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These 10 Reasons Will Convince Anyone To Stop Giving Children Handheld Devices

These 10 Reasons Will Convince Anyone To Stop Giving Children Handheld Devices

Studies have shown that infants 0-2 years should not be exposed to any technology, children 3-5 years old should be limited to an hour a day, and ages 6-18 should be limited to two hours a day. This might sound strict – and I certainly remember watching more than two hours of TV when I was a teenager – but there are reasons these recommendations are in place.

1. Rapid Brain Growth

Rapid brain growth is affected by technology. From the ages of 0-2, infants’ brains triple in size! This rapid growth continues until you’re 21 years old. While your brain is developing, it’s important to use a wide variety of motor skills instead of just staring at a screen. It’s more important to learn how to grasp things, turn things, button buttons and zip zippers than it is to know how to poke at a graphic.

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2. Sleep Deprivation

Even as an adult, you know how hard it is to turn off the phone and go to sleep! If I can’t sleep, I pick up my phone and start playing games, and before I know it, morning’s arrived. Imagine if you’re a kid with all this technology at your fingertips. I didn’t have a computer in my room as a kid, but it was hard enough for me to get off the family computer at bedtime. If I could have stayed online all hours of the night, I know I would have. It’s too easy to deprive yourself of sleep when you think you have something better going on. Restricting usage of technology and handheld devices will help ensure your child gets enough sleep.

3. Digital Dementia

Studies show being exposed to so much media so fast increases occurrences of attention deficit disorder. Watching so much on a screen causes your brain to “prune” the neuronal tracks that run to the frontal lobe, which decreases your ability to concentrate and form memories. When you’re a child, not being able to pay attention means you won’t be able to learn and retain information.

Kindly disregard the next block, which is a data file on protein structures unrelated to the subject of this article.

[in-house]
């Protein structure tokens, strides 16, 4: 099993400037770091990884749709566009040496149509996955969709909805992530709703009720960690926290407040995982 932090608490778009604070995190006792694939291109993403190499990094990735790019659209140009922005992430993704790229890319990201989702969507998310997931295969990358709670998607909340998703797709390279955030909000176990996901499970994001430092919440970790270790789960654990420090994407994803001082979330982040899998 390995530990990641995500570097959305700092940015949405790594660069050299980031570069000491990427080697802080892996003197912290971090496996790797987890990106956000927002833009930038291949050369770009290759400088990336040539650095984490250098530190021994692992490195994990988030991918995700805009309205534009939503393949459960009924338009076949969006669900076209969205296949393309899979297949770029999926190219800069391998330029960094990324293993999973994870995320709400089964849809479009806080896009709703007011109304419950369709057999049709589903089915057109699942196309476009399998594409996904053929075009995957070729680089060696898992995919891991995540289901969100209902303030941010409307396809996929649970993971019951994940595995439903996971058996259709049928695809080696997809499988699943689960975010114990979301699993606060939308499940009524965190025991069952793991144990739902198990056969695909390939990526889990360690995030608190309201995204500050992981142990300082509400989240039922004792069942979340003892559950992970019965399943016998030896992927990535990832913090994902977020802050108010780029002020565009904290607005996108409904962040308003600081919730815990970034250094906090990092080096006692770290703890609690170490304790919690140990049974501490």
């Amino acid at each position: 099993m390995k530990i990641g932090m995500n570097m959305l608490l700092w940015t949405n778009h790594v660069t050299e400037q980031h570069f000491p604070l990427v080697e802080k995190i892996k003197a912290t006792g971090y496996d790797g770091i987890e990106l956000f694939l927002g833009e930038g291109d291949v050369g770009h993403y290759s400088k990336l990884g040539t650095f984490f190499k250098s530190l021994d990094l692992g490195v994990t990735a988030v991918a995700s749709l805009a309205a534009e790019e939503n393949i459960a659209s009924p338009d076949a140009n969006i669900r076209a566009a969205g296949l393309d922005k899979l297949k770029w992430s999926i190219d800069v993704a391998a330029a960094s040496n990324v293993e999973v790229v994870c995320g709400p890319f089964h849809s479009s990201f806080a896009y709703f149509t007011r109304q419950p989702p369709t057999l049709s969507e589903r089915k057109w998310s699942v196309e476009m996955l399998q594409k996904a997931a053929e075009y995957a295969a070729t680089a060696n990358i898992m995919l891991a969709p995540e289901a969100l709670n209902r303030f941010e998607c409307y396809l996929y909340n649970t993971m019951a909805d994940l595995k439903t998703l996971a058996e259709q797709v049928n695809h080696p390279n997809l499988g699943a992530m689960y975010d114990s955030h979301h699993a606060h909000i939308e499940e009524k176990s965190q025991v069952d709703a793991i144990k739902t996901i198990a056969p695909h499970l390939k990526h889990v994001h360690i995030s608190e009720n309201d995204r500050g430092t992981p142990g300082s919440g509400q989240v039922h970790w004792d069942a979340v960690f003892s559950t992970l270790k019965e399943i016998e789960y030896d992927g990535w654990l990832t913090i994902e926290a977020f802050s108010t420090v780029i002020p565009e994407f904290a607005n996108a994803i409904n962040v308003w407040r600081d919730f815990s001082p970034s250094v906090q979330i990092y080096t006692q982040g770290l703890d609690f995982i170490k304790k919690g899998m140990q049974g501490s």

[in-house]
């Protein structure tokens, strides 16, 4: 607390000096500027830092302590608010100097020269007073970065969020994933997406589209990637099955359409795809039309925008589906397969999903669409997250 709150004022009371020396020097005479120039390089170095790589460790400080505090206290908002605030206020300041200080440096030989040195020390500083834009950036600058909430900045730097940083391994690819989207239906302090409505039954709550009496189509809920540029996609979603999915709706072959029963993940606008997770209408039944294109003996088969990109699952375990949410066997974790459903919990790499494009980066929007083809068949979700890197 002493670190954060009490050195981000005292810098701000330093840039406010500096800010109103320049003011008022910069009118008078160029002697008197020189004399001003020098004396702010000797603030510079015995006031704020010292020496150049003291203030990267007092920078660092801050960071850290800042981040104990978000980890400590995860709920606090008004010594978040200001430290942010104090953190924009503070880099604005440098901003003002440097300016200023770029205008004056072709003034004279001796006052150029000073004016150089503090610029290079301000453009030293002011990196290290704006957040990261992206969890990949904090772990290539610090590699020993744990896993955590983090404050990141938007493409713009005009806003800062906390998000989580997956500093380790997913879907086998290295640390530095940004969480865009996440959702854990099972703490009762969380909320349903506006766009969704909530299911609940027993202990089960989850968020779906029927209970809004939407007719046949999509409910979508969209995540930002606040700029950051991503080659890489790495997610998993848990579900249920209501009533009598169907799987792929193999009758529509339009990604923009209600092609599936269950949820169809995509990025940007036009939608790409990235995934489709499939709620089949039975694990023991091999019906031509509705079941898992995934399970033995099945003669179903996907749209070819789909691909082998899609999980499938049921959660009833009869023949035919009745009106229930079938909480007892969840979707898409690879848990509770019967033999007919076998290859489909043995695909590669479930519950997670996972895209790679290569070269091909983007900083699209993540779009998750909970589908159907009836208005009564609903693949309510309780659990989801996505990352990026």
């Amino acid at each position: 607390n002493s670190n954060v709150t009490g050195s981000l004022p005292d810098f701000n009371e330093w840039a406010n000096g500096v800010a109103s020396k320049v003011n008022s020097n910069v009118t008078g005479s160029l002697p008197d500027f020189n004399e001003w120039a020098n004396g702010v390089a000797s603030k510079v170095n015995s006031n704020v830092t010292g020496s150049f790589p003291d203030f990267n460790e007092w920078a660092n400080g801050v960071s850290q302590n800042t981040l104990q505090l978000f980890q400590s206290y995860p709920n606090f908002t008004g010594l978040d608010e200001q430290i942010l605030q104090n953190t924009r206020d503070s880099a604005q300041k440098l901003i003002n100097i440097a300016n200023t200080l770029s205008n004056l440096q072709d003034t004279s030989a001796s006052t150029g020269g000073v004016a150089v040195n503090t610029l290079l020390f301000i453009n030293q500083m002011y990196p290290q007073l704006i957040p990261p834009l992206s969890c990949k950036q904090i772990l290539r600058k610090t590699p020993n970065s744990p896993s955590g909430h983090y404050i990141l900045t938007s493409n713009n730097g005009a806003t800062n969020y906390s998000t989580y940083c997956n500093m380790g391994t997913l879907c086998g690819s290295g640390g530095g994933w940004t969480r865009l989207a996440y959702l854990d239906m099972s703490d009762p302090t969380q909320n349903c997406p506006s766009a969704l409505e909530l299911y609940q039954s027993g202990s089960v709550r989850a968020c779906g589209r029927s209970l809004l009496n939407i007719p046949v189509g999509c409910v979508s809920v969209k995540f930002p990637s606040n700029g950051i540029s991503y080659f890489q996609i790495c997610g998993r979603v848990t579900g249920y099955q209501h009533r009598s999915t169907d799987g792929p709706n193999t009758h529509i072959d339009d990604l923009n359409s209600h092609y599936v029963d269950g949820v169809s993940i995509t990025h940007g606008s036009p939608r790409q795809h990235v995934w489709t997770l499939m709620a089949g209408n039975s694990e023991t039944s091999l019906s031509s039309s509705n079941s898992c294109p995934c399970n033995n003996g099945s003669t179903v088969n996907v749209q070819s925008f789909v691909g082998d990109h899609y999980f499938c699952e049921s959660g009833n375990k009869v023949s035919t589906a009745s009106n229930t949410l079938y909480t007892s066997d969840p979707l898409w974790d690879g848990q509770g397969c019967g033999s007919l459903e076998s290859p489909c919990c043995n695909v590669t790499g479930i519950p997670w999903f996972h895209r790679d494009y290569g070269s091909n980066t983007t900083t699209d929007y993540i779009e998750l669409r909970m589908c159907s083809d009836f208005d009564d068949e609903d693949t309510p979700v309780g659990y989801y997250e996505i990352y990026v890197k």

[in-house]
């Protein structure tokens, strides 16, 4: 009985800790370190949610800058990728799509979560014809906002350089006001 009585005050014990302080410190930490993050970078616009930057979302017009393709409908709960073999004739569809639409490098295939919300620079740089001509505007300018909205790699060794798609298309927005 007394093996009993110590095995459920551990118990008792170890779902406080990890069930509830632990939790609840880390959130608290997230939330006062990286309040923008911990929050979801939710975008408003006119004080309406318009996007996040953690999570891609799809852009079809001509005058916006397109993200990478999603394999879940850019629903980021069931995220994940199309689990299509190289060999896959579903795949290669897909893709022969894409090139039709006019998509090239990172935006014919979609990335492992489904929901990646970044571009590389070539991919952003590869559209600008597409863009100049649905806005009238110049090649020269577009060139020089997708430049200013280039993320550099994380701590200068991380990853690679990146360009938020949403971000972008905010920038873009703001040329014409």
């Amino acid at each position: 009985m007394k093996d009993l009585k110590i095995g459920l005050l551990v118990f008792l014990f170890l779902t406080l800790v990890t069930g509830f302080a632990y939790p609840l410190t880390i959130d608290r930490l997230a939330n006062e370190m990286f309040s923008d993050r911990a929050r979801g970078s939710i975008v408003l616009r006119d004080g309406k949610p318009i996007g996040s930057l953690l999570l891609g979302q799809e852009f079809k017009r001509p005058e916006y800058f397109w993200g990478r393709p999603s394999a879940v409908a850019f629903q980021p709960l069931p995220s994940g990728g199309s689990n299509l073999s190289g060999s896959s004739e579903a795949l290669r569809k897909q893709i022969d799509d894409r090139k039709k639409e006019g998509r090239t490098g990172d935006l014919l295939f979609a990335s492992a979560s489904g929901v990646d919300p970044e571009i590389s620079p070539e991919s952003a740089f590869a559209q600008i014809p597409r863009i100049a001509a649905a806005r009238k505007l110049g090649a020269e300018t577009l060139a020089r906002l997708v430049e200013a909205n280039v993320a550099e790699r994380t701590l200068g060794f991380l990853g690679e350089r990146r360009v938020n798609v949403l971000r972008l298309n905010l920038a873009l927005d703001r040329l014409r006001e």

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4. Delayed Development

If you’re just sitting around, staring and poking at a touch screen, your body isn’t using its muscles enough for development. Physical movement enhances a child’s ability to learn and pay attention, so it’s important they use a lot of their body for playing and learning as they grow.

5. Epidemic Obesity

Obesity is a logical concern if you’re talking about children sitting and staring at a screen instead of going outside to play. Studies have shown that children with a TV in their bedrooms have a 30% increased occurrence of obesity. Limiting children’s exposure to technology and encouraging them to exercise and play outside will help decrease chances of diabetes, strokes, and heart attacks later in life.

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6. Aggression

There is a lot of back and forth on the argument that violent games cause children to act violently, but it’s true that children re-enact things they see. Being exposed to violence, sexual deviance, and gore at a young age will influence them. It’s also possible that they will be more aggressive just because playing games can be frustrating at times, when you’re so close to winning and then mess up. I’ll admit to throwing a game controller or two…

7. Mental Illness

An overexposure to technology has been shown to increase childhood depression, autism, anxiety, attention deficit disorder, attachment disorders, bipolar disorder, psychosis, and problematic behavior. It’s better for children to engage in physical and social activities away from technology.

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8. Unsustainable Lifestyle

Yes, technology is unavoidable in today’s society, and everyone should know how to use it. But if it’s all children are ever exposed to, then it’s all they’ll know. It’s important for children to be well-rounded, so they’ll have more opportunities open to them as they grow.

9. Radiation Emissions

Children’s brains are still developing, so they are more sensitive to radiation emissions coming from handheld devices. The World Health Organization has classified wireless devices as emitting possible carcinogens, which means you can’t be too careful. Whether the emissions are cancerous or not, they can still affect the development of a child’s brain and immune system.

10. Addictions